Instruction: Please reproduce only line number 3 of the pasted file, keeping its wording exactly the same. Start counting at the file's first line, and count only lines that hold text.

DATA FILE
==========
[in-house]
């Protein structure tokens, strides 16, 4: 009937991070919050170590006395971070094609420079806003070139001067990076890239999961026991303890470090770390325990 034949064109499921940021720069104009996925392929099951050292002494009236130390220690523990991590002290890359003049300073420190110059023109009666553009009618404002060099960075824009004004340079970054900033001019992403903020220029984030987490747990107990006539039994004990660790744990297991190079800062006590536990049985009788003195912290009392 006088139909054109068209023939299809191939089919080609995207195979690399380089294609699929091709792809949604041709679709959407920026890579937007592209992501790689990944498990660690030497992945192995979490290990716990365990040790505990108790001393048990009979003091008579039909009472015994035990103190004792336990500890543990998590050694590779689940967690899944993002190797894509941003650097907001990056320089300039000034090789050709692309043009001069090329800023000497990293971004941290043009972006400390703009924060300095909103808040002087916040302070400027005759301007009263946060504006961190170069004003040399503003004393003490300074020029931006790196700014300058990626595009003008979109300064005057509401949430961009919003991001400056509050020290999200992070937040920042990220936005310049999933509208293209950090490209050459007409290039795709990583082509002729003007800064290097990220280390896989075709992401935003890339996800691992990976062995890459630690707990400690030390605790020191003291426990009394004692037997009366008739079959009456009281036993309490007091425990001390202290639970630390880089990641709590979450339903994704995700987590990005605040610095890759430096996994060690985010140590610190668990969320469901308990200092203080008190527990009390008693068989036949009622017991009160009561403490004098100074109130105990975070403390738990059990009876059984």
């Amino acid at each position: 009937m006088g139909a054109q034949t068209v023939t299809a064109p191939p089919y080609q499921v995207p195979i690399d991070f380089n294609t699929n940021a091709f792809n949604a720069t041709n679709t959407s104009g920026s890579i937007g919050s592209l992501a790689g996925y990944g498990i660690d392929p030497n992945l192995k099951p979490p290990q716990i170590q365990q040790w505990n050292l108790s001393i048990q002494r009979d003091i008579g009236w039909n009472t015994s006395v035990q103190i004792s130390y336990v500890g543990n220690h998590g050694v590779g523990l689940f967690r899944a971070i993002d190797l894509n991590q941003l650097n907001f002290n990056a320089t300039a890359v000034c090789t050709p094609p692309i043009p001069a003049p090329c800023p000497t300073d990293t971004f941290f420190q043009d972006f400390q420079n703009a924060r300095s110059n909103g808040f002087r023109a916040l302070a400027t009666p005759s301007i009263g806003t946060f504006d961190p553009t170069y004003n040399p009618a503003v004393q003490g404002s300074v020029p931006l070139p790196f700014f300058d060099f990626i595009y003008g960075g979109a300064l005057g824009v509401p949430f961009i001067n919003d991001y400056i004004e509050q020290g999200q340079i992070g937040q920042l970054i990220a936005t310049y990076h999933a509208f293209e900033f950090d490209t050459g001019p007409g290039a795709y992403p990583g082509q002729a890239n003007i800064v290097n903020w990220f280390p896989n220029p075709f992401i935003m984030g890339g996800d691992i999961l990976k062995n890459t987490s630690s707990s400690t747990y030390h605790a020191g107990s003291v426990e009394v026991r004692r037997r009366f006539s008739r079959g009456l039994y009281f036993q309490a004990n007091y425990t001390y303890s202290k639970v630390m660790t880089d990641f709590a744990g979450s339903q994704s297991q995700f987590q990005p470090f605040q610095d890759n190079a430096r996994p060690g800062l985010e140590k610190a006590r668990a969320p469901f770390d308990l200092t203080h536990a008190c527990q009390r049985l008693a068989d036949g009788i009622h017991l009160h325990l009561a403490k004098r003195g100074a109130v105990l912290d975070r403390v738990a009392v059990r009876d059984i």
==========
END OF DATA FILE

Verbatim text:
């Amino acid at each position: 009937m006088g139909a054109q034949t068209v023939t299809a064109p191939p089919y080609q499921v995207p195979i690399d991070f380089n294609t699929n940021a091709f792809n949604a720069t041709n679709t959407s104009g920026s890579i937007g919050s592209l992501a790689g996925y990944g498990i660690d392929p030497n992945l192995k099951p979490p290990q716990i170590q365990q040790w505990n050292l108790s001393i048990q002494r009979d003091i008579g009236w039909n009472t015994s006395v035990q103190i004792s130390y336990v500890g543990n220690h998590g050694v590779g523990l689940f967690r899944a971070i993002d190797l894509n991590q941003l650097n907001f002290n990056a320089t300039a890359v000034c090789t050709p094609p692309i043009p001069a003049p090329c800023p000497t300073d990293t971004f941290f420190q043009d972006f400390q420079n703009a924060r300095s110059n909103g808040f002087r023109a916040l302070a400027t009666p005759s301007i009263g806003t946060f504006d961190p553009t170069y004003n040399p009618a503003v004393q003490g404002s300074v020029p931006l070139p790196f700014f300058d060099f990626i595009y003008g960075g979109a300064l005057g824009v509401p949430f961009i001067n919003d991001y400056i004004e509050q020290g999200q340079i992070g937040q920042l970054i990220a936005t310049y990076h999933a509208f293209e900033f950090d490209t050459g001019p007409g290039a795709y992403p990583g082509q002729a890239n003007i800064v290097n903020w990220f280390p896989n220029p075709f992401i935003m984030g890339g996800d691992i999961l990976k062995n890459t987490s630690s707990s400690t747990y030390h605790a020191g107990s003291v426990e009394v026991r004692r037997r009366f006539s008739r079959g009456l039994y009281f036993q309490a004990n007091y425990t001390y303890s202290k639970v630390m660790t880089d990641f709590a744990g979450s339903q994704s297991q995700f987590q990005p470090f605040q610095d890759n190079a430096r996994p060690g800062l985010e140590k610190a006590r668990a969320p469901f770390d308990l200092t203080h536990a008190c527990q009390r049985l008693a068989d036949g009788i009622h017991l009160h325990l009561a403490k004098r003195g100074a109130v105990l912290d975070r403390v738990a009392v059990r009876d059984i």